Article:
If you're reading this after free agency officially begins on Tuesday at 4 p.m. ET, then read the headline as "Not Re-Signing Donte Whitner"—because at that point, he will almost assuredly be on his way to signing a lucrative contract elsewhere.
To be sure, Whitner had a very good 2013 season. Statistically, I can't prove to you that letting him go is a good decision, financially or otherwise.
This really comes down to a belief that Vic Fangio and the rest of San Francisco's defensive staff will be able to quickly groom a new strong safety into San Francisco's defense in 2014. I think they'll do just that.
In the process, they'll likely get a younger player with more range. With all due respect to Whitner, he's getting up their in age (29 in July) and losing speed with each passing year.
My hunch is that fans will realize sooner rather than later that Whitner isn't worth the multiyear, $30 million-plus contract he's going to get this offseason.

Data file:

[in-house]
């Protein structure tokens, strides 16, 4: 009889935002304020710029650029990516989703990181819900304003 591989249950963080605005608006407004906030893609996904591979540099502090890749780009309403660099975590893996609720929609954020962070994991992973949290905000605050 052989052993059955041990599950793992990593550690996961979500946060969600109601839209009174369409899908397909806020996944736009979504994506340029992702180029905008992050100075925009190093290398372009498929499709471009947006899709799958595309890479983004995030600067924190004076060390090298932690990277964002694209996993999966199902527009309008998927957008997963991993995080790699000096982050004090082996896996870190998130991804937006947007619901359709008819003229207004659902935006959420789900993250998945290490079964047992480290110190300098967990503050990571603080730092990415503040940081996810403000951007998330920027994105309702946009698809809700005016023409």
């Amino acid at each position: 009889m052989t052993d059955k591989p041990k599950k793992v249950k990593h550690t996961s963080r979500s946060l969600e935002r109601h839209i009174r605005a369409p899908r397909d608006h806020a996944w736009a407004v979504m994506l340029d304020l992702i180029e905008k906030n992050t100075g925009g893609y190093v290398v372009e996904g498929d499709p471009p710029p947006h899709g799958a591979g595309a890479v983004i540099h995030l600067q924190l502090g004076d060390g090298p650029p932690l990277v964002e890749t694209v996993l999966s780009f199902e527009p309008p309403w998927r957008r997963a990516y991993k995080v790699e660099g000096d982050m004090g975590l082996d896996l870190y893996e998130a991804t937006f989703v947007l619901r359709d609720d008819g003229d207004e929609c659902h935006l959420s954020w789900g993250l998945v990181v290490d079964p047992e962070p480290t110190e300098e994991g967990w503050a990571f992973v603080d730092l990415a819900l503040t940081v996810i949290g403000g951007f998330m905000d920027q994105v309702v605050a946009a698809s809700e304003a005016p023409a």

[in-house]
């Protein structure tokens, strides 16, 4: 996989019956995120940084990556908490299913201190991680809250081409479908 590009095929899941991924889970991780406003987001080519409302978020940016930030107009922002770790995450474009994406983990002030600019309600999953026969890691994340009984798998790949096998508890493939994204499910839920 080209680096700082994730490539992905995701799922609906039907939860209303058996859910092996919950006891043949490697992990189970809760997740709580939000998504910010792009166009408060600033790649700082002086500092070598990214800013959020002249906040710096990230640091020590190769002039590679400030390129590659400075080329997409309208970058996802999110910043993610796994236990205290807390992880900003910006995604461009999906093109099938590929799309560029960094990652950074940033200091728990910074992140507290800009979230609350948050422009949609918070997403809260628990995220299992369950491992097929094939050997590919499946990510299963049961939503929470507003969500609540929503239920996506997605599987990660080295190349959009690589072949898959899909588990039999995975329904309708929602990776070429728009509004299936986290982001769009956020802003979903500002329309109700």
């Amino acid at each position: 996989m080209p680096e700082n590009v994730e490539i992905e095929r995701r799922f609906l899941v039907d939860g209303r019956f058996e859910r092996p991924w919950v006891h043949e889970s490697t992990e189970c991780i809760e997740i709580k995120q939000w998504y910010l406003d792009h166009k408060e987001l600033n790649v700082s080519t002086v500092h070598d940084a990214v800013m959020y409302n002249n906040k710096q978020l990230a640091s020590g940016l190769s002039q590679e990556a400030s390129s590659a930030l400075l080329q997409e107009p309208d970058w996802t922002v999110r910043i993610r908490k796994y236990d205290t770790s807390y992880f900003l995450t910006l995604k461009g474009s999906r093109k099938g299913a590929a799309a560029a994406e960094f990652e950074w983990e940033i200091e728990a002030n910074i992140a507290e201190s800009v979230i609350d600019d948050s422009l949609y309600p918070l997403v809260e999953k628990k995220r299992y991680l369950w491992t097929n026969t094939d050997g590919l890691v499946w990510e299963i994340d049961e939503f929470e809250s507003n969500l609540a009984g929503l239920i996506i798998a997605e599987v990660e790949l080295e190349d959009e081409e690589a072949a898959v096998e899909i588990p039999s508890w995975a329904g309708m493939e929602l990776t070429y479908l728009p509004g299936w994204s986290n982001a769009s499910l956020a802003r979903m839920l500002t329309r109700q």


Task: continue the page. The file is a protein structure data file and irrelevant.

Trade LaMichael James
It's not that LaMichael James is making so much money that he must be traded now. And I do realize trading him now would be a sell-low move.
But sometimes that's what a GM has to do before a player loses all the value he has left.
Right now, James is a talented-yet-underutilized former second-rounder who has made a few impressive contributions in the open field on kickoff and punt returns. His value as a running back is virtually unknown because he hasn't had a chance to play.
By the time the 49ers finish their draft, I suspect they'll have a more dynamic return man than James, who muffed a punt against the Seahawks in the NFC title game that the 49ers were fortunate to recover. And if they do take a better returner, then his avenue to get on the field will be at running back, fighting for snaps against Frank Gore, Marcus Lattimore and Kendall Hunter. In other words, he'll be useless.